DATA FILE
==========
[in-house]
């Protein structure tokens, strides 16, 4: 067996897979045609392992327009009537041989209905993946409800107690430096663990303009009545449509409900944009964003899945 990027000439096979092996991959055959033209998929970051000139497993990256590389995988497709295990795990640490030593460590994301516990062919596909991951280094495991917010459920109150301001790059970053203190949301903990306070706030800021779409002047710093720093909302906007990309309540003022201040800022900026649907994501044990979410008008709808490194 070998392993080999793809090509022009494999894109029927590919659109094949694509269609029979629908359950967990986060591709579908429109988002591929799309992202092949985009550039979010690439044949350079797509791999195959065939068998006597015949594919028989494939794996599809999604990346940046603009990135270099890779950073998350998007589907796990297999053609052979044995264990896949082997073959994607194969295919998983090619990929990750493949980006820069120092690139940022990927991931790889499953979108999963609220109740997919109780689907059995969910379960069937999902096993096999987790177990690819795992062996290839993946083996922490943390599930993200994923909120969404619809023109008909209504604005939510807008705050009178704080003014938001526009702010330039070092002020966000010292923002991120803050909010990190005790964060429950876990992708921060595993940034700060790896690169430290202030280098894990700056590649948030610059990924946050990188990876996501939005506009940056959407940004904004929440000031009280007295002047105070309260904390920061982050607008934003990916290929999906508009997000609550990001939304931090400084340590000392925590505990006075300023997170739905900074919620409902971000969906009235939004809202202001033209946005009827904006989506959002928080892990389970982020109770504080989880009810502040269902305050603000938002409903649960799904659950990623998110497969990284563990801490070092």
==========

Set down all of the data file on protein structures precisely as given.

[in-house]
């Protein structure tokens, strides 16, 4: 067996897979045609392992327009009537041989209905993946409800107690430096663990303009009545449509409900944009964003899945 990027000439096979092996991959055959033209998929970051000139497993990256590389995988497709295990795990640490030593460590994301516990062919596909991951280094495991917010459920109150301001790059970053203190949301903990306070706030800021779409002047710093720093909302906007990309309540003022201040800022900026649907994501044990979410008008709808490194 070998392993080999793809090509022009494999894109029927590919659109094949694509269609029979629908359950967990986060591709579908429109988002591929799309992202092949985009550039979010690439044949350079797509791999195959065939068998006597015949594919028989494939794996599809999604990346940046603009990135270099890779950073998350998007589907796990297999053609052979044995264990896949082997073959994607194969295919998983090619990929990750493949980006820069120092690139940022990927991931790889499953979108999963609220109740997919109780689907059995969910379960069937999902096993096999987790177990690819795992062996290839993946083996922490943390599930993200994923909120969404619809023109008909209504604005939510807008705050009178704080003014938001526009702010330039070092002020966000010292923002991120803050909010990190005790964060429950876990992708921060595993940034700060790896690169430290202030280098894990700056590649948030610059990924946050990188990876996501939005506009940056959407940004904004929440000031009280007295002047105070309260904390920061982050607008934003990916290929999906508009997000609550990001939304931090400084340590000392925590505990006075300023997170739905900074919620409902971000969906009235939004809202202001033209946005009827904006989506959002928080892990389970982020109770504080989880009810502040269902305050603000938002409903649960799904659950990623998110497969990284563990801490070092």